Monday’s Photography Inspiration – John Albok

John Albok was a Hungarian photographer who documented street scenes in New York City during the Great Depression and later. John Albok was born in Munkacs, Hungary, in what is now the Ukraine. From the ages of 13 to 17, he trained was a tailor’s apprentice and was later drafted into the Hungarian army. He began…

Monday’s Photography Inspiration – Ernö Vadas

Ernö Vadas one of the most successful photographers of the interbellum. He studied photography with Rudolf Balogh. His photos are characterised by the bold use of light and shadow. In 1934, readers of the magazine Die Galerie awarded Vadas first prize, and the Royal Photographic Society awarded him its Emerson Medal. In 1938, the American…

Monday’s Photography Inspiration – Kassian Cephas

Kassian Cephas was a Javanese photographer of the court of the Yogyakarta Sultanate. He was the first indigenous person from Indonesia to become a professional photographer and was trained at the request of Sultan Hamengkubuwana VI (r. 1855–1877). As a youth, Cephas became a pupil of Protestant Christian missionary Christina Petronella Philips-Steven and followed her to nearby Bagelen, Purworejo….

Monday’s Photography Inspiration – Alexander Gardner

Alexander Gardner was a Scottish photographer was born in Paisley, Renfrewshire, on 17 October 1821. He became an apprentice jeweler at the age of 14, lasting seven years. Gardner was raised in the Church of Scotland and influenced by the work of Robert Owen, Welsh socialist and father of the cooperative movement. By adulthood he desired to create a cooperative community…

Monday’s Photography Inspiration – Thomas Andrew

Thomas Andrew was a New Zealand photographer who was born in Takapuna in 1855, a suburb in Auckland on the North Island of New Zealand. He worked as a photographer in Napier. He later opened a studio in Auckland which was destroyed by fire. In 1891, he went to Samoa where he worked with two other New Zealand photographers, Alfred John…

Monday’s Photography Inspiration – Fred Bremner

Fred Bremner was a Scottish photographer. He was born in 1863 in Aberchirder (also known as Foggylone) in Scotland and was one of several sons of a photographer in Banff. He left school at the age of thirteen to join his father’s studio and worked there for six years.  In 1882, Bremner accepted an offer of work from his brother-in-law G….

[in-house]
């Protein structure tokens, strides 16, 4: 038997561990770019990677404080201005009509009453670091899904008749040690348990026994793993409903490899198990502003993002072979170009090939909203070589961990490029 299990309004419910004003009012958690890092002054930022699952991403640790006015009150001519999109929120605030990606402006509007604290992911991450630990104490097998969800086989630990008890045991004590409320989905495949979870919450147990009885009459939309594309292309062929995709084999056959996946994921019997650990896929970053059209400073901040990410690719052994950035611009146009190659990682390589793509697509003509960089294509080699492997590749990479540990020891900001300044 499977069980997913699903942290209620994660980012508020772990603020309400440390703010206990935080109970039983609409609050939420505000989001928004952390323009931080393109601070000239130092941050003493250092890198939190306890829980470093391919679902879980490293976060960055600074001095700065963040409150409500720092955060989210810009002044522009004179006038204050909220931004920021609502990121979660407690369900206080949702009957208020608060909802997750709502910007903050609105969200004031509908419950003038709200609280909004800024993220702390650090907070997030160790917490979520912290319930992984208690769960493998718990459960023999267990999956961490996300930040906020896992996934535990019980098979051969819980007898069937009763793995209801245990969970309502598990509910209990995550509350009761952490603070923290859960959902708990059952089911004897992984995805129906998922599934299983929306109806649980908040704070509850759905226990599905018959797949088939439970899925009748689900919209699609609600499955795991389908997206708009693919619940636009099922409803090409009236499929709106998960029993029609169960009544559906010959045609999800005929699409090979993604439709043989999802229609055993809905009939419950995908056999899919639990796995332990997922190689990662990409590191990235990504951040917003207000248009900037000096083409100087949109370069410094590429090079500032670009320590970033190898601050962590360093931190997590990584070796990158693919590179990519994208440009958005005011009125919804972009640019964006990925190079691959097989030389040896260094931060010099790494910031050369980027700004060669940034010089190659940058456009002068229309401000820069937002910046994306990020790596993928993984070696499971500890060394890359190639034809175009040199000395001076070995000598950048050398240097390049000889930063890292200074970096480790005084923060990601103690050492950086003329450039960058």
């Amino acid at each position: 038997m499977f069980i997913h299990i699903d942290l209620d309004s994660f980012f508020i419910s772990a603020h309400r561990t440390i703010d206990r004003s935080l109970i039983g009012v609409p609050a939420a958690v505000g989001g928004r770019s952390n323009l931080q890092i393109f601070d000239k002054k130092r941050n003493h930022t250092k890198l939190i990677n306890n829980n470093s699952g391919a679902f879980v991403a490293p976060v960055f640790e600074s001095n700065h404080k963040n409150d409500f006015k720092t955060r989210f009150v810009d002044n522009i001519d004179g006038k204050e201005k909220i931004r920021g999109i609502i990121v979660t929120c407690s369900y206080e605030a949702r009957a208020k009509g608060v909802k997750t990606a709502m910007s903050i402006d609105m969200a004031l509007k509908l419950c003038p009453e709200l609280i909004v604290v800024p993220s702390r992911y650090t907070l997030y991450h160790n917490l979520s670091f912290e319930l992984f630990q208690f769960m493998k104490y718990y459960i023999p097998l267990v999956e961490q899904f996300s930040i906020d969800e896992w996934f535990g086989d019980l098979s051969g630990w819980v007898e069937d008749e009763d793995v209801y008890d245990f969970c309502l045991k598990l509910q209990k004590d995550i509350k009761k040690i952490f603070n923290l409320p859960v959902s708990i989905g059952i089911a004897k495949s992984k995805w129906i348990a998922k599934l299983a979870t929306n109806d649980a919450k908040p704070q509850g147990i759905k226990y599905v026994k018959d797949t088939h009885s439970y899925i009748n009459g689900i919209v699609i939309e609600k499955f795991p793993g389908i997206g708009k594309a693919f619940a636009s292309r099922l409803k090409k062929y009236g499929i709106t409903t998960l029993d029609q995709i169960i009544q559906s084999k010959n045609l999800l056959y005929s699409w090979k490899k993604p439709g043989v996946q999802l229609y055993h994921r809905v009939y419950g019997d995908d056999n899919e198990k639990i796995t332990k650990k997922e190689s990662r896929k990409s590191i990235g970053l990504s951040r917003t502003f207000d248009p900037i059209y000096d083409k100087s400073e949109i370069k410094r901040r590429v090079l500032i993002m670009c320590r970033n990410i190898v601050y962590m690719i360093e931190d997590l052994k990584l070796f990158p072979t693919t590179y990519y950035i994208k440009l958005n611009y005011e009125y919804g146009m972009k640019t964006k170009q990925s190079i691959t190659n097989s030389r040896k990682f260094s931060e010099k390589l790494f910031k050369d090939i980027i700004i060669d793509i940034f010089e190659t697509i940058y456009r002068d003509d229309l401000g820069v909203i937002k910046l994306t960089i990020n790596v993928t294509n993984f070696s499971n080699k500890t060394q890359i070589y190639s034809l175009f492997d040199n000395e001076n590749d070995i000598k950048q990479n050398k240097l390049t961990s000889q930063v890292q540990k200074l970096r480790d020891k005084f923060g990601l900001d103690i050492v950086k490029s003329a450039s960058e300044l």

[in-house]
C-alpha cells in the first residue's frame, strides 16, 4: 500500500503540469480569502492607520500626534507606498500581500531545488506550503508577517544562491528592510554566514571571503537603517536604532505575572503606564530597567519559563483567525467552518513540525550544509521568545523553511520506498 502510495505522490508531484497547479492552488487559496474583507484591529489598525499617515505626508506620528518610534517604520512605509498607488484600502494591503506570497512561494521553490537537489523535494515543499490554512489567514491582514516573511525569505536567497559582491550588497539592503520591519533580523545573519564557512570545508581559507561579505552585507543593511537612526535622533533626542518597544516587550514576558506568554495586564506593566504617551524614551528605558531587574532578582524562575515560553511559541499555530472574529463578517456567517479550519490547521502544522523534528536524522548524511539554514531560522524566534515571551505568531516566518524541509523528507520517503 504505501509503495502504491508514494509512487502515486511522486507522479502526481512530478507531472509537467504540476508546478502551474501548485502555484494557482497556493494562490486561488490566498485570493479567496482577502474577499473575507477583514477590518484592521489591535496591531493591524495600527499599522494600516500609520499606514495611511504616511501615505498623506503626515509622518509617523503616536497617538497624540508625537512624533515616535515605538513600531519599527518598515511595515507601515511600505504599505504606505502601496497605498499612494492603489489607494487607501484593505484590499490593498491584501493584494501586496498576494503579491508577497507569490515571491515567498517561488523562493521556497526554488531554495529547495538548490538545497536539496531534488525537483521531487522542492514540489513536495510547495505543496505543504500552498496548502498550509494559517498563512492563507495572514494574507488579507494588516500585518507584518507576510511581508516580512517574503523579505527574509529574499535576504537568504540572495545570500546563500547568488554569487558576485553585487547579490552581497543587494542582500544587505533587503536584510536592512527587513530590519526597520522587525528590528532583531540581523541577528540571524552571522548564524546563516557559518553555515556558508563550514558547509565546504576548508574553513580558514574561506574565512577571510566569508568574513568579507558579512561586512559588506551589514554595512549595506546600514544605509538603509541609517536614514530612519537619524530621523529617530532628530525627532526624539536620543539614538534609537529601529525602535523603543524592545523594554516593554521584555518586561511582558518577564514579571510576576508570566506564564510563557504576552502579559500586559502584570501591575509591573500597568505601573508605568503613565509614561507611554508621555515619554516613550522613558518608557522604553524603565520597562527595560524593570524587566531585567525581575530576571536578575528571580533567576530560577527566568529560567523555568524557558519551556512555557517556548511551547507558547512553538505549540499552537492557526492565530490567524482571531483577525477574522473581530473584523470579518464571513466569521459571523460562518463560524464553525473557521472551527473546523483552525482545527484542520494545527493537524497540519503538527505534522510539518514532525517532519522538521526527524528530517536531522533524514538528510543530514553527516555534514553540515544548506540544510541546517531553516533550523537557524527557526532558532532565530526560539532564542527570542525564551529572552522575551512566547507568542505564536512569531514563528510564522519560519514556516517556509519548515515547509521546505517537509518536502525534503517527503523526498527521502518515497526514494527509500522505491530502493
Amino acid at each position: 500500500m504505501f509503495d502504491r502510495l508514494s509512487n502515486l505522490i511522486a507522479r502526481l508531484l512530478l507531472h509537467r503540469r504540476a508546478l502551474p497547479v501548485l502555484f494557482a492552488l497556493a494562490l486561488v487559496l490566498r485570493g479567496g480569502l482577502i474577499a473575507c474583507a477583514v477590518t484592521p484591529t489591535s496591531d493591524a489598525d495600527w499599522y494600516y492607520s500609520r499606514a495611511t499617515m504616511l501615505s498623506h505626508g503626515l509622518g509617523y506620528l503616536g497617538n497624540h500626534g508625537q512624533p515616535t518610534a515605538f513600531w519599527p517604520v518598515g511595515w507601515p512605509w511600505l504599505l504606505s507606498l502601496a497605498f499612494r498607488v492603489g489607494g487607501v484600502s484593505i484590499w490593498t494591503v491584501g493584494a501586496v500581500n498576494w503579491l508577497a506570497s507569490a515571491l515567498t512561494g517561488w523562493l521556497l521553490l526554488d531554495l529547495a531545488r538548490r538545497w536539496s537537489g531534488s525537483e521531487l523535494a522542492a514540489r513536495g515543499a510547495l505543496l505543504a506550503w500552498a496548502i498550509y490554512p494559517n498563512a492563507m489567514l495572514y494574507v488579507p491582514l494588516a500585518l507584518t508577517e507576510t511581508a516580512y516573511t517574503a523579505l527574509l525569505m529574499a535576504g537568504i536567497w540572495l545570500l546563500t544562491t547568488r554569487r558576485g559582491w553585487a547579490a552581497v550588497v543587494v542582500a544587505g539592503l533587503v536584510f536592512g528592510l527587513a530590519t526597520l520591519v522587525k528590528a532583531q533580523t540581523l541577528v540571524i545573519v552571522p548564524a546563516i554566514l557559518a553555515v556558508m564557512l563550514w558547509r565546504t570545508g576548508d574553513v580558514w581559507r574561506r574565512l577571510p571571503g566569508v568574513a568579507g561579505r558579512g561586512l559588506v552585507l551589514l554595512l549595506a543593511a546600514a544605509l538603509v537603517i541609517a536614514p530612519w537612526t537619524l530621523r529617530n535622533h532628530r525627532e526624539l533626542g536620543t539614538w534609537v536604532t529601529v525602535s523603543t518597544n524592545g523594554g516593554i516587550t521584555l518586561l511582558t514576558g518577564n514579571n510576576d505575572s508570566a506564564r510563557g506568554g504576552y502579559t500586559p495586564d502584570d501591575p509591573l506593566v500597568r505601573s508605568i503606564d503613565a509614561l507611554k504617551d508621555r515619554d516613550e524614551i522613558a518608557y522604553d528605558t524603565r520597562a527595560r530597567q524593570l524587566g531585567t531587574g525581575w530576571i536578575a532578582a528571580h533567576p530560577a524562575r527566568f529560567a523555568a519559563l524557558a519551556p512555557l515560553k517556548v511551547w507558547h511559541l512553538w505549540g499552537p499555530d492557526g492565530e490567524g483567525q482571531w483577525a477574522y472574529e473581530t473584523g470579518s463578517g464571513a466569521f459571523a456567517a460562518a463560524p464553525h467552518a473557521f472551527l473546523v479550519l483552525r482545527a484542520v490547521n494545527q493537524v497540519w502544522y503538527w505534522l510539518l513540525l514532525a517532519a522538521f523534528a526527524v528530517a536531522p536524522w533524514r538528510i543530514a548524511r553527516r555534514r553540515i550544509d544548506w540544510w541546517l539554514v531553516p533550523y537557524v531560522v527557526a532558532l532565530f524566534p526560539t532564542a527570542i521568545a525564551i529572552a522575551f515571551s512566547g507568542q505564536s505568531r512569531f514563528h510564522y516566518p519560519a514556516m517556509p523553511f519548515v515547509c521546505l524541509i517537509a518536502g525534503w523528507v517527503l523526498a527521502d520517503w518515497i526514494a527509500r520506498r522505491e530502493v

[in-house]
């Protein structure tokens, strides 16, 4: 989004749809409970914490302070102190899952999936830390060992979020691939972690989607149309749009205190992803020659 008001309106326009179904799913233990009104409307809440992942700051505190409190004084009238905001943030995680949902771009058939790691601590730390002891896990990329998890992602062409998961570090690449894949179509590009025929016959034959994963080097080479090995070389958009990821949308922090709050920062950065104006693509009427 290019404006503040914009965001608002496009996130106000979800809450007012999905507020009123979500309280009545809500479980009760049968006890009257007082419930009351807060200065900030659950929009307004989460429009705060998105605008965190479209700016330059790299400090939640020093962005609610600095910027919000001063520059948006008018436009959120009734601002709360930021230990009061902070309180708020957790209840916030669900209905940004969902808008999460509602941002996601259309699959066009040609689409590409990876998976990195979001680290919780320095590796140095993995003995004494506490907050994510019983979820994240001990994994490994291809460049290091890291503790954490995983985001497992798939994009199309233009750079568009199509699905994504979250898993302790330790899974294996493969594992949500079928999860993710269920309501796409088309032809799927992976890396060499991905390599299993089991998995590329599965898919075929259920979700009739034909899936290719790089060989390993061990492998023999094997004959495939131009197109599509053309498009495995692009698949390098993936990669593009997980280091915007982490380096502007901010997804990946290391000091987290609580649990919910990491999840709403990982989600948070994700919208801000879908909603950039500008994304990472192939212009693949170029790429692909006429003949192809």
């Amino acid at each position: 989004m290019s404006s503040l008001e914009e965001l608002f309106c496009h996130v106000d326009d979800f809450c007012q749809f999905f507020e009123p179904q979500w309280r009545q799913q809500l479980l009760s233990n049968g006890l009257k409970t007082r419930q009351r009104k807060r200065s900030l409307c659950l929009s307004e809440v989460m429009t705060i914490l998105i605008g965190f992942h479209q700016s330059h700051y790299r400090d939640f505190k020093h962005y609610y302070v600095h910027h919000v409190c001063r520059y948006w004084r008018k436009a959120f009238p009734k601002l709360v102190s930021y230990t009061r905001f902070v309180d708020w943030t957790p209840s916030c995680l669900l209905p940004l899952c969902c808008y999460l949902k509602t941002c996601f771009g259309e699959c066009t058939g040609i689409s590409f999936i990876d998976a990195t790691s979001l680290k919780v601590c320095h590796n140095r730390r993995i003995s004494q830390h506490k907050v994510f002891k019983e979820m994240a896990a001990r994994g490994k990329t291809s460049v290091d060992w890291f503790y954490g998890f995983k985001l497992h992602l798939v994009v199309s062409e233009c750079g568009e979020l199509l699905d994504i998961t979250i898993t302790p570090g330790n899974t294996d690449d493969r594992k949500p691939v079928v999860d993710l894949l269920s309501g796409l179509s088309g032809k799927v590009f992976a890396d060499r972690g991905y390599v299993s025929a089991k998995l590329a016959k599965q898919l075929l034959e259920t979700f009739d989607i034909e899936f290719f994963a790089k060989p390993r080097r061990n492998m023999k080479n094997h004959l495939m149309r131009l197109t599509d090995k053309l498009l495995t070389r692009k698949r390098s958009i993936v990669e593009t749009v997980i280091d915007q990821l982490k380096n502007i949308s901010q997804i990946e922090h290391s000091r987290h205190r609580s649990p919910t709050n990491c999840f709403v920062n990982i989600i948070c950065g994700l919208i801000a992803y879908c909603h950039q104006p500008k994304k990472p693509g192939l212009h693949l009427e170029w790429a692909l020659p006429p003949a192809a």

Monday’s Photography Inspiration – Joseph Byron

Joseph Byron was an English photographer who founded the Byron Company in Manhattan. He was born in January 1847 in England. He was born into a family of photographers. He began his career as an event and documentary photographer in the glass negative era. Joseph Byron made the stage picture a fixture in the lobbies…

Monday’s Photography Inspiration – Ivan Standl

Ivan Standl was one of the first professional photographers in Zagreb, present-day Croatia. He is known mostly for his award-winning documentary work and the author of the first Croatian photobook, published in 1870. Ivan Standl was of Czech descent and was born in Prague in 1832. It is not known for certain when he moved…

Monday’s Photography Inspiration – Herman Salzwedel

Herman Salzwedel was a photographer in Java, Dutch East Indies during the late 19th century. Salzwedel arrived in Batavia in May 1877, Dutch East Indies via Singapore. He founded the firm Salzwedel and from March 1878 worked for a year with the more experienced Van Kinsbergen in the photographic studio Kinsbergen & Salzwedel in Batavia….

Monday’s Photography Inspiration – Geraldine Moodie

Geraldine Moodie was a Canadian photographer who pioneered in capturing photos of early Canadian history. She was born in Toronto, Ontario, Canada in 1854. She married John Douglas Moodie in England in 1878 and the couple first moved to western Canada, and they briefly farmed in Manitoba, then moved to Ottawa in 1885. Living in rural Canada at…